The general idea
PHOENICS solves equations which express, cell-by-cell throughout the
computational grid, the balances of conserved quantities such as
mass, momentum and energy.
A 'patch' in PHOENICS terms, is a group of contiguous cells, defined
by the PIL
An "imbalance patch" is such a patch of cells for which the
imbalances of the conserved quantities, at a defined instant
in the calculation, are computed and printed.
Such patches provide interesting information of the following kinds:
- If the patch encloses a volume of material which is free from any source of the quantity in question, if the flow is steady, and if the solution is converged, the printed-out imbalance
should be as close to zero as round-off error permits.
Larger imbalances are therefore a measure of lack of convergence which it may be useful to know about.
- In like circumstances except that the flow is transient, the printed imbalance represents the contribution of the transient terms of the equations, integrated over the patch volume.
- If the patch encloses a volume of fluid within which a solid object is held at rest, the imbalances of momentum in three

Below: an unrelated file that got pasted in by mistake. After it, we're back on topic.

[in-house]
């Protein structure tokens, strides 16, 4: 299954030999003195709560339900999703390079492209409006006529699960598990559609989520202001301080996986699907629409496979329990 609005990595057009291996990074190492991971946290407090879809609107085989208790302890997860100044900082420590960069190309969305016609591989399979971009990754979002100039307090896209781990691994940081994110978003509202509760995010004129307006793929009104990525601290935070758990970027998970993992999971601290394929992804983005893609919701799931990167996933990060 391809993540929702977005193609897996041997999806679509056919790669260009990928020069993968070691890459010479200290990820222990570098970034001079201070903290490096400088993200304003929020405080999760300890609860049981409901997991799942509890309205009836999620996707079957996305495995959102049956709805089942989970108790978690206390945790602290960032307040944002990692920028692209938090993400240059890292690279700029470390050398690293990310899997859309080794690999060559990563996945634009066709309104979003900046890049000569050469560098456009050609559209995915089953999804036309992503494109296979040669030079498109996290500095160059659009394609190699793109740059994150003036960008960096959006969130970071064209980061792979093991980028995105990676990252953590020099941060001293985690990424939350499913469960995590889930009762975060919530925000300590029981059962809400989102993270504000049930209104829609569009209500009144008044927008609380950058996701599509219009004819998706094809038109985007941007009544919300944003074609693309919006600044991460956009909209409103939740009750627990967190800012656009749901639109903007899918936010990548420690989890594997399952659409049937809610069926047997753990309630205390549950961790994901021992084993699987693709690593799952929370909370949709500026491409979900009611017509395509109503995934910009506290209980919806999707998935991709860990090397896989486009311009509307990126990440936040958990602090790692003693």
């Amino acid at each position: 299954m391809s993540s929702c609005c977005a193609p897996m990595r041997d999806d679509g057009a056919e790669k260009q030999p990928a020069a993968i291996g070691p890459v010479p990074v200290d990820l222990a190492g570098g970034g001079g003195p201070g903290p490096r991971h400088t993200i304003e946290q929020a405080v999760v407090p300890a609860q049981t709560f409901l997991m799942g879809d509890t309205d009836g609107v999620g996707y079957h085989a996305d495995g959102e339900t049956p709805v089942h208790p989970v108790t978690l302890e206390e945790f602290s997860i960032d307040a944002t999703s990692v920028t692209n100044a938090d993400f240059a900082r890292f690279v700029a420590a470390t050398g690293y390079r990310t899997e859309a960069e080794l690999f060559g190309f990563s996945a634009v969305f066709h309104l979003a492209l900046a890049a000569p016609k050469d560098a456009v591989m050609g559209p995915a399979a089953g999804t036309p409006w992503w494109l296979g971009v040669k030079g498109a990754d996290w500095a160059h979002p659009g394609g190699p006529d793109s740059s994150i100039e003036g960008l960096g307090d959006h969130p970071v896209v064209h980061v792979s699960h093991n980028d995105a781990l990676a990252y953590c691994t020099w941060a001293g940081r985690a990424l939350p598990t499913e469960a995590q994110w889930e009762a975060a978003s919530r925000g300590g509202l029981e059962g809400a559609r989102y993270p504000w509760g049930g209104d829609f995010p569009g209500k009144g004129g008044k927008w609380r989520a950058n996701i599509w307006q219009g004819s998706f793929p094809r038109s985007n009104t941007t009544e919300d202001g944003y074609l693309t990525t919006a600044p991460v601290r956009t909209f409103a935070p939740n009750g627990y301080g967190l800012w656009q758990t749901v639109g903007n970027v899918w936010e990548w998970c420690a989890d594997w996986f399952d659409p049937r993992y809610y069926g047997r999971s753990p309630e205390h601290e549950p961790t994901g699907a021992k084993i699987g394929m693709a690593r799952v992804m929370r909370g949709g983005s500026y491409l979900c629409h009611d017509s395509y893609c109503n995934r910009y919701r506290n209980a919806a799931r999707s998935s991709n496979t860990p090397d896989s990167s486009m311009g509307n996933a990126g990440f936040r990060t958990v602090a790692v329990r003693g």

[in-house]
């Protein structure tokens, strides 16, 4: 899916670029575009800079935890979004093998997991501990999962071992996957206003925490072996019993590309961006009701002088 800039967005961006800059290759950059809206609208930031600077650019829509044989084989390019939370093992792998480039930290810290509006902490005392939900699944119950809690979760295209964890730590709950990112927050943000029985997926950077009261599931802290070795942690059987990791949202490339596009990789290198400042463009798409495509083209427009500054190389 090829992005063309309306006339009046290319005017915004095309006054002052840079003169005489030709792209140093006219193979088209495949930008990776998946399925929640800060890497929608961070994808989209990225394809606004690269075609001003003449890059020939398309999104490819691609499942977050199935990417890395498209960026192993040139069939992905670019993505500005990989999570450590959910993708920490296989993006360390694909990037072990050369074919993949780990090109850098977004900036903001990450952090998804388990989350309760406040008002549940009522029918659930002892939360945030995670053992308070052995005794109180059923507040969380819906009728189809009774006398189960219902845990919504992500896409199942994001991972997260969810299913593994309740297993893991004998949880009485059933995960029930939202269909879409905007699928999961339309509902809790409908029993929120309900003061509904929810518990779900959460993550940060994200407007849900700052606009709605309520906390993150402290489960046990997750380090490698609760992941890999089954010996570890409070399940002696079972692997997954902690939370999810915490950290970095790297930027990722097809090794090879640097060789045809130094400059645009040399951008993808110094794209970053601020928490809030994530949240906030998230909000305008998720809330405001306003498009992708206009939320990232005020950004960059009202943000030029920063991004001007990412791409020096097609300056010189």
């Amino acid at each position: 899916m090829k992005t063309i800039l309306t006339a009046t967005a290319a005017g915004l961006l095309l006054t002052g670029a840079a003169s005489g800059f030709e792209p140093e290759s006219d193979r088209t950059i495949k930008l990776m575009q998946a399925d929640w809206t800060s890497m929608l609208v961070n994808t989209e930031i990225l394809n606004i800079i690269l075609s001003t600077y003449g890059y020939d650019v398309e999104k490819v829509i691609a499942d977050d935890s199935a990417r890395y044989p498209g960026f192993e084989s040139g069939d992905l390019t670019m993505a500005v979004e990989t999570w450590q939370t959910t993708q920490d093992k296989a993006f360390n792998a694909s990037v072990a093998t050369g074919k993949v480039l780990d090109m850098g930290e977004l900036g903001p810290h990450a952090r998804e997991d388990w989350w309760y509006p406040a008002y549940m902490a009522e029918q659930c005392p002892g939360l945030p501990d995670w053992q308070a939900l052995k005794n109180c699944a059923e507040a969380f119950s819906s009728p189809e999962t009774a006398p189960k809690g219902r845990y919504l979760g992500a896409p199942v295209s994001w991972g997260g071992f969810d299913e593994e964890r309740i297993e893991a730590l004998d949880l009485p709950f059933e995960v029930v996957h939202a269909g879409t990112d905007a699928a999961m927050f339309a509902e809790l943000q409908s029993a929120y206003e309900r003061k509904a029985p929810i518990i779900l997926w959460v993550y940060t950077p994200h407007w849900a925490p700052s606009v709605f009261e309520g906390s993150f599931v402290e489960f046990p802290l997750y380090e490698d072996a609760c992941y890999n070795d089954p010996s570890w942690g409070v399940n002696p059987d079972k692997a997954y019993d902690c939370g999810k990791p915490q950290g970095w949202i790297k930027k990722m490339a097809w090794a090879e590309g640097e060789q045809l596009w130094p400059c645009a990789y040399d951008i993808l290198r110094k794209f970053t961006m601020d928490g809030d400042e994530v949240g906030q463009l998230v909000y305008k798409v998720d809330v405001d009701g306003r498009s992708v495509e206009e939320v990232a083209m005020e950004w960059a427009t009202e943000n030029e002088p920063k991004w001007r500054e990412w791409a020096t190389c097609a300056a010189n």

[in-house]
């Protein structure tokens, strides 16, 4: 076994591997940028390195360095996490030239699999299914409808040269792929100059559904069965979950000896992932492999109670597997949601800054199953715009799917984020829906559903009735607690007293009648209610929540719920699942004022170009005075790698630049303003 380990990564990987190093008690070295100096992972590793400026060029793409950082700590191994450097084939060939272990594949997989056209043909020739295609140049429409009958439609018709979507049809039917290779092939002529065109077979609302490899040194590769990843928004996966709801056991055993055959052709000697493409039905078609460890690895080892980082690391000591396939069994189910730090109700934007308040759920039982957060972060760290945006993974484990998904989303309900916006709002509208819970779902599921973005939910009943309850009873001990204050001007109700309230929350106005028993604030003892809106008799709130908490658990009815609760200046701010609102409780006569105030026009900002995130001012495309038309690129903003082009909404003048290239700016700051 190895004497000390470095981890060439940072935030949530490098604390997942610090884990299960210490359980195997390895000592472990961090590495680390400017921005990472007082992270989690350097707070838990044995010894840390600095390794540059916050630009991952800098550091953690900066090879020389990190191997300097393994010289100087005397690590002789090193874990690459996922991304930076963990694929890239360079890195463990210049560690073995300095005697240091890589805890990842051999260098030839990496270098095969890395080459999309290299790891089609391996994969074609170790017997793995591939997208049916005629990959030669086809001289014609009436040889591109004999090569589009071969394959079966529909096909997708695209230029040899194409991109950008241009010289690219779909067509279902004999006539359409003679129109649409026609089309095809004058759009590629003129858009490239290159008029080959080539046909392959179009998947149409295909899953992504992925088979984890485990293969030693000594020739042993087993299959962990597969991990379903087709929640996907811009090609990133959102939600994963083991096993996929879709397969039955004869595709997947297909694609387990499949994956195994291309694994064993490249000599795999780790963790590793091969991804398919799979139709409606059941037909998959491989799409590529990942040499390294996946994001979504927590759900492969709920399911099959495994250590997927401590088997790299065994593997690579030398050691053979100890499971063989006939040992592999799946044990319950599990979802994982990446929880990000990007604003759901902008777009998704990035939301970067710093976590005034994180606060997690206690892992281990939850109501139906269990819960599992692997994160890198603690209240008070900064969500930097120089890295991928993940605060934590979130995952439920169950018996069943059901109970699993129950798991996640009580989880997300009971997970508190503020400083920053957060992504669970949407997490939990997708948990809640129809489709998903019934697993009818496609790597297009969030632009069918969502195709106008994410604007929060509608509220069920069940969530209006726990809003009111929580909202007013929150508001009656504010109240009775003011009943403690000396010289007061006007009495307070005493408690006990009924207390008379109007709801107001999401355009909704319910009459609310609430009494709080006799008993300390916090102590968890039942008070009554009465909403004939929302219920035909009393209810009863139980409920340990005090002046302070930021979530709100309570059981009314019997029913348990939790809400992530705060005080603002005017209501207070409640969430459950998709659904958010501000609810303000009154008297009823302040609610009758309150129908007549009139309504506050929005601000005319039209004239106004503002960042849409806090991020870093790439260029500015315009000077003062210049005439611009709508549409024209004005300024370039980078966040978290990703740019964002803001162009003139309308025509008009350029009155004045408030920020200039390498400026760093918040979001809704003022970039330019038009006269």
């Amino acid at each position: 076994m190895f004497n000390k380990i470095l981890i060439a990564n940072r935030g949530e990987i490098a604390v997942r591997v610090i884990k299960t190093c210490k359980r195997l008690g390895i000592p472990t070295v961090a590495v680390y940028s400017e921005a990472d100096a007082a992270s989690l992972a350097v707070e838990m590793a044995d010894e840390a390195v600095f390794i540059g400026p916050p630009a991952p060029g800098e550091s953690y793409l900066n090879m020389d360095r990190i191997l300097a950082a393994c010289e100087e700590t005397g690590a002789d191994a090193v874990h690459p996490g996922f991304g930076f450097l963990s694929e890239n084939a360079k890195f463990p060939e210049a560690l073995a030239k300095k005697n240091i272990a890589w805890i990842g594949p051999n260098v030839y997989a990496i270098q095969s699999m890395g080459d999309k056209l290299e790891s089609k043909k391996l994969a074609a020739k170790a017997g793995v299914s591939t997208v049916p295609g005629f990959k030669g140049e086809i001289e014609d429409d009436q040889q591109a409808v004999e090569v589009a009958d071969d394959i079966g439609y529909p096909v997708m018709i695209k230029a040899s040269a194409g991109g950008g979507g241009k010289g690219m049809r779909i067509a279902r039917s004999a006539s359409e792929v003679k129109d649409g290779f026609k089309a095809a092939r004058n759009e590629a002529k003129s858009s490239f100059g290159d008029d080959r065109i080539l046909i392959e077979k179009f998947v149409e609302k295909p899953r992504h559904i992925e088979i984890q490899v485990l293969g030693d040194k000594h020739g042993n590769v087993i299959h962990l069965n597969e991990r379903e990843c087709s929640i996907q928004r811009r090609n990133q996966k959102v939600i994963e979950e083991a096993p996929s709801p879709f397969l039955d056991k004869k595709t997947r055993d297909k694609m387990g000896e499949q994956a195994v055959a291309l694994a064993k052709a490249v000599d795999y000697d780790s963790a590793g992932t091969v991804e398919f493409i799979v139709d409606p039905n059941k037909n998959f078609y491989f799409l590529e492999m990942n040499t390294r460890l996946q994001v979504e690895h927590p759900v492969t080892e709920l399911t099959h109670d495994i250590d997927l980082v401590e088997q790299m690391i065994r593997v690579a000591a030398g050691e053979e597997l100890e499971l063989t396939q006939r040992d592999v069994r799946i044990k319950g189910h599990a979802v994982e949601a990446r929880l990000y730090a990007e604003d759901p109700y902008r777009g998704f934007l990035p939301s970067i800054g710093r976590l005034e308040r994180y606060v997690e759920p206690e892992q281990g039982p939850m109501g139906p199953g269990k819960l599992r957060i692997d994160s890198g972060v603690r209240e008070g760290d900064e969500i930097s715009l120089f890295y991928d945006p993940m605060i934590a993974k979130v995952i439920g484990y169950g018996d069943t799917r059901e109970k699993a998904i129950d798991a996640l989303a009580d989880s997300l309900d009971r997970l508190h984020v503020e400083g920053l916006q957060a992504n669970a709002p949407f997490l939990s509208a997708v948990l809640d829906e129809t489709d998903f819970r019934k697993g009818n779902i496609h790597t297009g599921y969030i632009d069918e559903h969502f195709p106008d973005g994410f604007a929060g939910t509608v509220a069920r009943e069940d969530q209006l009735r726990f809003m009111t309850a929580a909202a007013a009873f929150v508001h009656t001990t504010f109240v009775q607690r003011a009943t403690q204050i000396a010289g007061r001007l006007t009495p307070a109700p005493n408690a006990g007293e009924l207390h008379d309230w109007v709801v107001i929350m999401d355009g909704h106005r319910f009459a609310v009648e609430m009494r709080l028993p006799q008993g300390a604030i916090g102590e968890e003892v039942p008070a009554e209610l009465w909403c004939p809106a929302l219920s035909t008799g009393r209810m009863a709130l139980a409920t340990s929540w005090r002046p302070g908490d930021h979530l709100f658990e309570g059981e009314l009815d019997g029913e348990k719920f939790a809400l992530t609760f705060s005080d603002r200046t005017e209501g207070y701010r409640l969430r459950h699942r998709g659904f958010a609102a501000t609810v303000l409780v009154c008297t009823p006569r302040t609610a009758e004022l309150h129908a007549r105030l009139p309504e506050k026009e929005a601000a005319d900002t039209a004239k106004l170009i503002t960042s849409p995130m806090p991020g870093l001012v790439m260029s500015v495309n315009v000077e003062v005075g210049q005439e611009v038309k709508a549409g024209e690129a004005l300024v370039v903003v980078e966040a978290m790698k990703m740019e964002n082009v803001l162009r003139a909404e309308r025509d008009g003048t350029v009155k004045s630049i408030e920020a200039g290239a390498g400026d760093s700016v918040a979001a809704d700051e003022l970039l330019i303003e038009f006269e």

different directions represent the forces exerted by the fluid
on the body.
Implementation in PHOENICS
If a patch name in the Q1 file begins with the four characters IMBL, it will be treated as an imbalance patch. Associated COVAL commands are necessary in order to indicate the variables for which imbalances must be computed; but the values of CO and VAL appearing in them are immaterial.
805 may serve as an example.
It concerns flow around a sphere.
Several imbalance patches enclose the object, as may be seen
The extent to which they agree about the z-direction force on the
sphere is shown by the following extract from the RESULT file:
z-wise force on IMBL3&2 is 4.07574
z-wise force on IMBL4&3 is 4.06488
z-wise force on IMBL5&4 is 4.04868
z-wise force on IMBL810 is 4.04253
z-wise force on IMBL815 is 3.90546
wherein the +/- 1% variations are probably indicative of
It is intended to extend the imbalance-patch concept so as to enable
it to compute turning moments as well as forces.
This will be useful for 'virtual-wind-tunnel' applications.